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Re: Huge Freakin' Snake!
Dann Pigdon wrote:
> At the scale of an anaconda, a snake is probably about as fast as a jaguar
> (at least in initial
> bursts). Certainly an anaconda is physically stronger.
To me, it would be difficult to compare the force of both animals as a
whole: certainly the snake has more constricting strenght, but the cat
bites more forcefully and its legs, logically, are capable of making
more force than the diminutive limb rudiments of the snake.
> I suspect a snake the size of Titanoboa was
> a slow-coach ambush predator - even more so on land than in the water (if it
> spent much time on
> land at all). The relative difference, both in size and escape speed, is far
> smaller between an
> anaconda and a jaguar than it would have been between a Tinanoboa-sized snake
> and a large
I do not know too much how relative velocity of movements decrease
with increase in size in snakes when compared with other land
vertebrates. I also suppose the theropod will be also relatively
slower than their jaguar-sized cousins. So, I do not know why to think
the snake velocity of movements will be so much slowed when compared
with that of the big dinosaur. Of course, size is not always related
with velocity of movements. Many animals larger than sloths and
tortoises can move faster than them.
> Anancondas tend to hunt mainly in and around water. Jaguars tend to prefer
> terra firma. A jaguar
> near the water's edge is usually a nervous jaguar, while a fully-grown
> anaconda on dry land (in
> janguar territory) is probably equally nervous. The two species are fairly
> evenly matched - jaguars
> might be a bit quicker, more agile, and have better endurance, however
> anacondas are more
> powerful (and no slow-coaches themselves in short bursts).
There are videos on Youtube of jaguars killing anacondas and a caiman
slightly smaller than itself, in both cases, at a river. I do not
doubt an anaconda can from time to time kill a jaguar, as the (more
gracile than anaconda) python is known to have preyed on (more gracile
than jaguars) leopards. Jaguars go much to water, as it atracts too
much prey. They much river-dwelling prey, eat turtles, fishes, giant
nutria, caimans, capybaras, the two latter also prey of large
> Killing it on sight is a good strategy. Where you find a lot of lions, you
> tend not to find a lot of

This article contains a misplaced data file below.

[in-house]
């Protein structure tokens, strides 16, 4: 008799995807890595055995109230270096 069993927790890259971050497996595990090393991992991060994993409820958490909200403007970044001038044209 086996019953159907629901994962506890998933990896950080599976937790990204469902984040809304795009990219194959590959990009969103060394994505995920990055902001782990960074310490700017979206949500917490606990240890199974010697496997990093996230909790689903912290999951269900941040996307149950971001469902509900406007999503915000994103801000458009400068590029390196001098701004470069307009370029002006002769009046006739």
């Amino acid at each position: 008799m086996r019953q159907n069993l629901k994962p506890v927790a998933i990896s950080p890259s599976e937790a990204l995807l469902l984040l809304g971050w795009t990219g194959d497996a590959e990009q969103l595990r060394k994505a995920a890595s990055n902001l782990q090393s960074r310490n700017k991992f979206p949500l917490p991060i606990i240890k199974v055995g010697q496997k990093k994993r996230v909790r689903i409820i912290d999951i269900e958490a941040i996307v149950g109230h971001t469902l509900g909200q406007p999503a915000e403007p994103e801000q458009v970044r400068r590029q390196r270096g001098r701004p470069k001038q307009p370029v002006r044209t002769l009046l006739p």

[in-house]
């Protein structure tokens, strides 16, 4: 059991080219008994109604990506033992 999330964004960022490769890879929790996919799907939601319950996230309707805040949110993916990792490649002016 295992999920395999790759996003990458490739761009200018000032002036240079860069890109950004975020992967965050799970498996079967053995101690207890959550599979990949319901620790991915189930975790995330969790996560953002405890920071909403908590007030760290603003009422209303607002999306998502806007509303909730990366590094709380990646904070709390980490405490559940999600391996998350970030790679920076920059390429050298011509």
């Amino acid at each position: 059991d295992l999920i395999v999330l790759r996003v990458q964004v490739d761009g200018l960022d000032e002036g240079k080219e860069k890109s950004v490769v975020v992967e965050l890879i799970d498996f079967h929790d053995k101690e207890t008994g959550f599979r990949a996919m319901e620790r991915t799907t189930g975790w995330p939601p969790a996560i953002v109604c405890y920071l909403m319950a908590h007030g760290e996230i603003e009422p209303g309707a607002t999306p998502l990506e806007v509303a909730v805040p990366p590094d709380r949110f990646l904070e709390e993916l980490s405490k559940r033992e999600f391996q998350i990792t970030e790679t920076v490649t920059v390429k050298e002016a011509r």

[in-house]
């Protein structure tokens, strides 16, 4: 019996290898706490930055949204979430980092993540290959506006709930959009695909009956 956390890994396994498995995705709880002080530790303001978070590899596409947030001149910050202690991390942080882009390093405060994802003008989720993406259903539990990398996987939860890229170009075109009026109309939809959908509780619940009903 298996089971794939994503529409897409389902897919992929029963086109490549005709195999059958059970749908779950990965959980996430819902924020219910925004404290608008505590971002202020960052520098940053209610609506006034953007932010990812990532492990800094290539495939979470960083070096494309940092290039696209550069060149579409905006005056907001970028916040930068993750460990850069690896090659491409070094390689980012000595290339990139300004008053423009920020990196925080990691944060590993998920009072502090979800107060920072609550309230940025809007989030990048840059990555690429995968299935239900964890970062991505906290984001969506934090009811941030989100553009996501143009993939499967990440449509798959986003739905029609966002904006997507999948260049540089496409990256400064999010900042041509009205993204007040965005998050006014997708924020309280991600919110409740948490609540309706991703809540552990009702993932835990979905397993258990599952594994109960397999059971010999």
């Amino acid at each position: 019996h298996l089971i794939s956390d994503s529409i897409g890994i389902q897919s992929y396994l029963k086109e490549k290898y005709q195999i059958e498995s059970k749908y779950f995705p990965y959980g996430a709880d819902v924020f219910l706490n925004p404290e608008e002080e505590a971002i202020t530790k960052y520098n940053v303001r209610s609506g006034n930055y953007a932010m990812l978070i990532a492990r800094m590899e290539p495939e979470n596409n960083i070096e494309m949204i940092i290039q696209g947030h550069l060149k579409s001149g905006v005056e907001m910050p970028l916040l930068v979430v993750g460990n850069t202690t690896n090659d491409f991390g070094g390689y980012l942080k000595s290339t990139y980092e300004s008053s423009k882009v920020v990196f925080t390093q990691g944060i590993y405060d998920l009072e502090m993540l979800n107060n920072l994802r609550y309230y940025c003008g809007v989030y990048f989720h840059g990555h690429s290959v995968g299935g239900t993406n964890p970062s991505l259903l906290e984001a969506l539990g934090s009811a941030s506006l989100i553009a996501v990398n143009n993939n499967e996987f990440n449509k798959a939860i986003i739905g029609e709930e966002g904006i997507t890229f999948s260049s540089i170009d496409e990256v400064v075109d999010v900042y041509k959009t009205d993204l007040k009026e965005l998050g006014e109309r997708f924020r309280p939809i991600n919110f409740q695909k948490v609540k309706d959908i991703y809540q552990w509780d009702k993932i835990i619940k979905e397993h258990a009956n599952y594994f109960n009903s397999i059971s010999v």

> cheetahs. There is little overlap between their prefered prey, however that
> doesn't stop lions from
> attempting to kill cheetahs on sight. If it wasn't for lions, cheetahs would
> almost certainly be
> more numerous than they are.
Likely, but that does not mean the cheetah dissapears from the lion
area, the same goes in the case of coyote and wolf.
> Even if a snake had the same mass as a large theropod, it's greatly reduced
> speed and agility
> would have made it susceptable to a quick bite behind the head (ending the
> contest quickly).
> Walking around on stilts with your vital parts beyond easy striking range of
> a big slow snake
> might have emboldened a theropod in such an encounter (like a giant secretary
putting aside the theme of the velocity, the theropod has also some
problems if we want to play devil's advocate: the relatively long neck
is exposed when the theropod strikes, and there is a video in which a
python smaller than a monitor lizard which bites it at the middle
surrounds the neck of the varanid and kills it. Varanids, as
theropods, have long necks. Also, once the snake surrounds them, they
seem to be less manouverable to wrestle and escape than leopards and
I do not know of secretary birds attacking constrictor snakes of their
weight, and even in such a case, they use the feathered wings to fool
the attacking snake, which would likely be not used for large
theropods which generaly possess shorter forelimbs.
> Large ectotherm verses larger
> endotherm tends to be a more mismatched contest than that between
> medium-sized endotherm
> and small endotherm.
May be. This seems to be somewhat general, through, and would not be
the same in all cases. Crocodiles and constricting snakes seem to be
better defended in a fight than lizards or frogs, for example. Mammals
as bold as mustelids should be more likely to overcome the defenses of
the smaller animal than the generally more cautious canids, felids,
and ursids. However, particular matches do not always imply
displacement from a given area. Leopards live along with smaller
varanids and colubrids in the tropics of Africa and Asia, and eat some
of these from time to time, yet these squamates do not dissapear.